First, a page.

Bacon is chairman of the Senate committee where the House bill is stalled.
“I testified before his committee,” Allen said. “At least the people I know up there are trying to reach a compromise.”
While Allen said he remains “philosophically opposed” to traffic cameras, he said Bacon’s proposal, based on Columbus’ operation, has merit.
“Columbus is an example of a city doing it right. I think Hamilton does it right, too,” Allen said.
Columbus uses 34 cameras; Hamilton has one.
“Hamilton walked me through their operation and I came away impressed,” Allen said.
“They don’t overuse it. They have an officer assigned to the program who reviews actual video of the alleged offense, not just still photos. It’s a trained traffic officer and he has to sign off on it, and he rejects quite a few of them.
“For a city the size of Hamilton, they don’t write that many tickets. They have one camera and they take it to hot spots around the city.
“If we’re going to have these things, if the legislature is going to compromise, Hamilton and Columbus are good examples to follow,” Allen said.
The Elmwood Place case helped spur new lawsuits against cameras in New Miami and in the northern Ohio village of Lucas. It has also drawn the attention of national opponents of camera enforcement, heartened by Ruehlman's sharp attack on the setup.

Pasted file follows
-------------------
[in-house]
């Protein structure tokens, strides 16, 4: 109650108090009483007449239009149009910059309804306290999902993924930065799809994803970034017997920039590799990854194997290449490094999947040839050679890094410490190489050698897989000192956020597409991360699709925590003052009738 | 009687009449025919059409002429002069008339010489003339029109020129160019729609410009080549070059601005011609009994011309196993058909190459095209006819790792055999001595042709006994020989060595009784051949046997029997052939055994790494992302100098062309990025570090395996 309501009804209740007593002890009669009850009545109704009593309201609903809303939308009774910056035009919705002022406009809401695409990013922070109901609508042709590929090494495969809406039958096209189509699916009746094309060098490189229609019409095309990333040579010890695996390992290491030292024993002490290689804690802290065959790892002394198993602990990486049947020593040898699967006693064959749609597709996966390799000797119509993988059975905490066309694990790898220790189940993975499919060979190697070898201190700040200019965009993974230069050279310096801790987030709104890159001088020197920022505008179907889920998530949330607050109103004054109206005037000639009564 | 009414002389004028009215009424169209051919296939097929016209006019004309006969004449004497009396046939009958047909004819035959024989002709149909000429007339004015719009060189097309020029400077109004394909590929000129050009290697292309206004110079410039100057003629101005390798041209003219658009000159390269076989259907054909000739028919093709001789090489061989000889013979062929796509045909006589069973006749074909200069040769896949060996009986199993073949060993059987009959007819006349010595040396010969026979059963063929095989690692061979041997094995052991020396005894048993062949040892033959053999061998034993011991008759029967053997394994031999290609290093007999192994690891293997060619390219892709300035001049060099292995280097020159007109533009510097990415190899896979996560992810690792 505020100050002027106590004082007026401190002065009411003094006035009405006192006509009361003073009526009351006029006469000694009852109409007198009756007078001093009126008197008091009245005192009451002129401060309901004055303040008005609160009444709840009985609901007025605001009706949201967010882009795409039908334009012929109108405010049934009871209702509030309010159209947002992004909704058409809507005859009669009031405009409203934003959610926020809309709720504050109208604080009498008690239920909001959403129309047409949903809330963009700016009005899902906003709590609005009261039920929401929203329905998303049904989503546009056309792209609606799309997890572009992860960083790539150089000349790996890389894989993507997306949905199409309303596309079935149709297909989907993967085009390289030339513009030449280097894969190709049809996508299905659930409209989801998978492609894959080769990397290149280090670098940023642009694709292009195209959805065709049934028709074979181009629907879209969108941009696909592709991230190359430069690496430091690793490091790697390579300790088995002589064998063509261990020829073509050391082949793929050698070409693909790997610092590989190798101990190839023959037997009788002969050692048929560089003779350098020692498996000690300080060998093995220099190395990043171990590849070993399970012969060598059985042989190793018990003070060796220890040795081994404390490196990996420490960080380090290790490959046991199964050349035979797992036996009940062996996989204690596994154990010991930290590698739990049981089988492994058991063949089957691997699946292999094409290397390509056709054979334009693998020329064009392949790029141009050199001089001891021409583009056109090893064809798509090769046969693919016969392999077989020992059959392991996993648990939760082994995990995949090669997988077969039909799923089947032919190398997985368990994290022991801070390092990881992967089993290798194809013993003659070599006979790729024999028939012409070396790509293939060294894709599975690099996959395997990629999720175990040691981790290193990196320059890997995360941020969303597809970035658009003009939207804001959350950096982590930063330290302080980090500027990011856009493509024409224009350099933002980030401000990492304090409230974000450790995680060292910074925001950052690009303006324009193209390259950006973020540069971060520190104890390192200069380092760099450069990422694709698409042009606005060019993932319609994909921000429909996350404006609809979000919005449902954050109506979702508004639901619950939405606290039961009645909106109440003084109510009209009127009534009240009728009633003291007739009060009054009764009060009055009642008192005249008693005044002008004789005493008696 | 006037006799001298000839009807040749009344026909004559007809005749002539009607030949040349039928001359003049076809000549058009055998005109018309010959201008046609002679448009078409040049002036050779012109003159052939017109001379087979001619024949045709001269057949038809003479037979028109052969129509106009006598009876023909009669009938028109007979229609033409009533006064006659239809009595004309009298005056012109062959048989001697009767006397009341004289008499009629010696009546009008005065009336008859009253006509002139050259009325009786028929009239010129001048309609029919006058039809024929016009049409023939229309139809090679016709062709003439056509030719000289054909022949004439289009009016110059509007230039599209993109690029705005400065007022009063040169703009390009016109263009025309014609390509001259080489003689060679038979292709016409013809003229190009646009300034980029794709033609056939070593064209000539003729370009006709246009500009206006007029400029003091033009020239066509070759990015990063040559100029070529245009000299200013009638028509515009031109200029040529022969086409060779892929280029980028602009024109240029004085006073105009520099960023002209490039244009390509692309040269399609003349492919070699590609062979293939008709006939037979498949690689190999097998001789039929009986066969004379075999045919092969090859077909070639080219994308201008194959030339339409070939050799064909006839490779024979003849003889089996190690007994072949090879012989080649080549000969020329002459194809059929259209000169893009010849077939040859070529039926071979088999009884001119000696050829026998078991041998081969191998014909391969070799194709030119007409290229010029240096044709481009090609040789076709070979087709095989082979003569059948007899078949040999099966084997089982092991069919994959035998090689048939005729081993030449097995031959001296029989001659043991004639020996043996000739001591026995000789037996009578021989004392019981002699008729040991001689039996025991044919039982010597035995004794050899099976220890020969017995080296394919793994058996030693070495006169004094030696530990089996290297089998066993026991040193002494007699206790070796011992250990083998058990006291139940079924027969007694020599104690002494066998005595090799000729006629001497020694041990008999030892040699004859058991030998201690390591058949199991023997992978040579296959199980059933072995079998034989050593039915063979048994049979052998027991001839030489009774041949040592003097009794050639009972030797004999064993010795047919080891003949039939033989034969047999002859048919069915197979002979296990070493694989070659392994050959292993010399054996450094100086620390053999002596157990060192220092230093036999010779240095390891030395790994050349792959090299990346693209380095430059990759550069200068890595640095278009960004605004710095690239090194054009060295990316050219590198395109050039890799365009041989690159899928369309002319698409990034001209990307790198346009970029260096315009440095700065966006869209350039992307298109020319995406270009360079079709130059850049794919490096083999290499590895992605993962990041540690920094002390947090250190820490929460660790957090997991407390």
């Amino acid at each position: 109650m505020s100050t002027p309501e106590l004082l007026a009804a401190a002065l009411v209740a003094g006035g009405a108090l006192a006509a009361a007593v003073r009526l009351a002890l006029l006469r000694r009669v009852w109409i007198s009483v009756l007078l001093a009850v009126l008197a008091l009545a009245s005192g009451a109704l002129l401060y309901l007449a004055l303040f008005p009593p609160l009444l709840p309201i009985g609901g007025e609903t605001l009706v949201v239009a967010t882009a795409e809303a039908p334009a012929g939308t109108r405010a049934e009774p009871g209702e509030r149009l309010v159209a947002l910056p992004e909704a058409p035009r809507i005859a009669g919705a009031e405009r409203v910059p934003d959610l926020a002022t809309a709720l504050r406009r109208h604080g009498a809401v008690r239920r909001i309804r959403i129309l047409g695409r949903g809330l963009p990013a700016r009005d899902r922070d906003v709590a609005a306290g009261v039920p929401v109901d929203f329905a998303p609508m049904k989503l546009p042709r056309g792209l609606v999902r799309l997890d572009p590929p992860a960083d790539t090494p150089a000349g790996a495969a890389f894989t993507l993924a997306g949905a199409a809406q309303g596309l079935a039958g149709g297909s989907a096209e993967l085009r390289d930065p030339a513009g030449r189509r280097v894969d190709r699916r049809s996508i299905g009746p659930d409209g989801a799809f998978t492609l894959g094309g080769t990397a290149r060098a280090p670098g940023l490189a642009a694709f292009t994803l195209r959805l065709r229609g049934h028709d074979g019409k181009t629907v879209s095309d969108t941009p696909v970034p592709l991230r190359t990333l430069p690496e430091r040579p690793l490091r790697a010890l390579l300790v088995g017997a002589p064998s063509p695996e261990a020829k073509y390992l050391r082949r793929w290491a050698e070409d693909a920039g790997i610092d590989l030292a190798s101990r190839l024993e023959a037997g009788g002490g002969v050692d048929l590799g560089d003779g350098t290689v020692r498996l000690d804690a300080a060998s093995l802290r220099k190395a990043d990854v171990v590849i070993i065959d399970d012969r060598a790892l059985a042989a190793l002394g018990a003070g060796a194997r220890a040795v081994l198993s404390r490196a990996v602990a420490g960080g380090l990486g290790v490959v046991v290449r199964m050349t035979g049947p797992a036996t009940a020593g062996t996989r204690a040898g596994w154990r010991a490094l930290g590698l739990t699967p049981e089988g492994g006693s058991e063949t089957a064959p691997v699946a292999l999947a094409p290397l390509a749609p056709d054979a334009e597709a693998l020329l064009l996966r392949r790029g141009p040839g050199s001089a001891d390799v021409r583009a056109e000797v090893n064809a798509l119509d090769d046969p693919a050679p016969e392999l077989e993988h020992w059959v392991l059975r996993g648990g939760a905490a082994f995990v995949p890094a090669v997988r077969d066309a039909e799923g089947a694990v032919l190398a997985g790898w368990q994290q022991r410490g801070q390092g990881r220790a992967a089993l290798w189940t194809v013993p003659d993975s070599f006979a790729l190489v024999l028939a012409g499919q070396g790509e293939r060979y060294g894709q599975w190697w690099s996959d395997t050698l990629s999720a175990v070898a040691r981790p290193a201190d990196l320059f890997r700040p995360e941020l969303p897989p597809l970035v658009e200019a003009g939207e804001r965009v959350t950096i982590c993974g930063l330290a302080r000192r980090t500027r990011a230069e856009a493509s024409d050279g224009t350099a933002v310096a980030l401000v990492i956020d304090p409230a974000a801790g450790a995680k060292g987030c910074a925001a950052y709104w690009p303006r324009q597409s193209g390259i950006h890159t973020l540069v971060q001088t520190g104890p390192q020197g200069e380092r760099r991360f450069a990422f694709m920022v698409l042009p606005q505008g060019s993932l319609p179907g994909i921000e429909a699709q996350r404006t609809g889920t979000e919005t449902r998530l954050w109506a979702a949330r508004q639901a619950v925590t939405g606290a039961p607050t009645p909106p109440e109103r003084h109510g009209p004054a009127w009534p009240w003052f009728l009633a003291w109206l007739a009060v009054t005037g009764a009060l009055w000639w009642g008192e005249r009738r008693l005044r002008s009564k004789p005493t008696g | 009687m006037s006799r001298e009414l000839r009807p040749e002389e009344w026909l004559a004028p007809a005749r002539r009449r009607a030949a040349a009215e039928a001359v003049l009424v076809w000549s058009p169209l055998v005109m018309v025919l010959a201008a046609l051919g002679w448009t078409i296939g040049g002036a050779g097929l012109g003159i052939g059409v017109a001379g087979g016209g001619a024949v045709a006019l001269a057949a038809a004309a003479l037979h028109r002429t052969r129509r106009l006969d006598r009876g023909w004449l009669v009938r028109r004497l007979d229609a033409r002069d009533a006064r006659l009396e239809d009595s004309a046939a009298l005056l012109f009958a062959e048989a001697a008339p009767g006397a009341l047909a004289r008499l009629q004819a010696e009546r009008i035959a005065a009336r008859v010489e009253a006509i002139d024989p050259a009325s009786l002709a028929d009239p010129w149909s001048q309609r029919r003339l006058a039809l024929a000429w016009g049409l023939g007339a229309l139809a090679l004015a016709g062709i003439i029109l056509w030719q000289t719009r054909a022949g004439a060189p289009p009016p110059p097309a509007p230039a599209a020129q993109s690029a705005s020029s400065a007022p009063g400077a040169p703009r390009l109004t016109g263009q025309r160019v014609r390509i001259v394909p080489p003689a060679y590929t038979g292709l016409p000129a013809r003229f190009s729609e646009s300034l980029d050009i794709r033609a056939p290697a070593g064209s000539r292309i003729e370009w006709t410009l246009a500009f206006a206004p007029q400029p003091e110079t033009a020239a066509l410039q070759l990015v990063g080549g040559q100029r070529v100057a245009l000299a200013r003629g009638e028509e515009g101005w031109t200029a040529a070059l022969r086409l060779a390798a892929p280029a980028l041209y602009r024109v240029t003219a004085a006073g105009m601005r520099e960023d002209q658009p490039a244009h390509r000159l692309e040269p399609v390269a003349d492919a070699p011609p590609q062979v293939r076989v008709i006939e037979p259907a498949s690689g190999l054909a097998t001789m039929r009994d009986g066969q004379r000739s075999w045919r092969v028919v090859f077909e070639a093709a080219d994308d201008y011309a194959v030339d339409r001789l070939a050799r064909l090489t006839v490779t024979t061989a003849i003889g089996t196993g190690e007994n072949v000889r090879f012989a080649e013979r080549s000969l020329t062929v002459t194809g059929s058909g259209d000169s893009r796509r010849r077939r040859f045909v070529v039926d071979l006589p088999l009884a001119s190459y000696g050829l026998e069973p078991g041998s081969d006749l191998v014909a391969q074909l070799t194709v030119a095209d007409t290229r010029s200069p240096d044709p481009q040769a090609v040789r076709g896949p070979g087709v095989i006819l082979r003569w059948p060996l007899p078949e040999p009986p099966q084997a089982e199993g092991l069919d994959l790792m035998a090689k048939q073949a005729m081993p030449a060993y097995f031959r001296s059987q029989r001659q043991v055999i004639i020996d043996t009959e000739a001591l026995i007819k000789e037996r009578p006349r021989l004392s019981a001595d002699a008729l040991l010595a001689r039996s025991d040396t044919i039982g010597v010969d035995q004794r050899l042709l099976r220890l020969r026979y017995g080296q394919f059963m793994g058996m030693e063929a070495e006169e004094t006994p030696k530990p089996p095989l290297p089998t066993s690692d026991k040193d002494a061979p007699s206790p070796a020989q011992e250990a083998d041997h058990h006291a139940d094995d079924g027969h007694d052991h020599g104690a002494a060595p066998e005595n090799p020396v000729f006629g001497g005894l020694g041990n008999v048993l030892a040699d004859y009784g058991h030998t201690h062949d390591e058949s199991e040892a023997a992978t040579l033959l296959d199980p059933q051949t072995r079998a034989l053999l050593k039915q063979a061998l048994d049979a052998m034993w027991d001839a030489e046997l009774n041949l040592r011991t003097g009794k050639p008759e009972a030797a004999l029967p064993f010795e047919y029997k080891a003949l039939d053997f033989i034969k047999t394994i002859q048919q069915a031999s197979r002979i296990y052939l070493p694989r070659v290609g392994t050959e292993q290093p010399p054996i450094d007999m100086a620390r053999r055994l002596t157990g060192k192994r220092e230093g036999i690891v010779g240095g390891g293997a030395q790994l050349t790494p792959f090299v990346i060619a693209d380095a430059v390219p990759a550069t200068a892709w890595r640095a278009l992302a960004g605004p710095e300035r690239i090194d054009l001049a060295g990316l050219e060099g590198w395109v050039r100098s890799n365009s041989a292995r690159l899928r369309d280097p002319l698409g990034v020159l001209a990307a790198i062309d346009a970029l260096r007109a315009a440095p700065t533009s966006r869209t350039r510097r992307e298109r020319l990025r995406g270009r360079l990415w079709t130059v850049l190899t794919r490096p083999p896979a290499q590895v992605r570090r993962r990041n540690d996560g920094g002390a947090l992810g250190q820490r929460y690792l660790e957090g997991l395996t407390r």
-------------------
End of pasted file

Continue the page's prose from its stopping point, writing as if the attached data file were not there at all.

Several other lawsuits are pending, including one before the Ohio Supreme Court challenging traffic cameras in Toledo.
The 2011 Toledo case challenges the use of administrative hearing officers instead of courts to handle camera ticket cases - the same objection Ruehlman cited in the Elmwood Place case. The appeals court agreed and declared Toledo’s ordinance unconstitutional.
The Ohio Municipal League, in a legal brief in support of Toledo, told the state's highest court the stakes are high.
"Considering the impact of this issue just on photo enforcement programs, about two dozen Ohio cities will be affected, including six of Ohio's seven largest cities, and potentially every Ohioan who drives or owns a vehicle," the league stated.
Depending on how long legal filings and arguments take, the high court could rule late this year.
"No question it's a crucial year for speed cameras in the state of Ohio," said Allen. "There are other challenges throughout the country; I think this year is going to be determinative of what happens with traffic cameras in Ohio."
Twelve states have passed laws to ban traffic
WCPO's Scott Wegener and The Associated Press contributed to this report.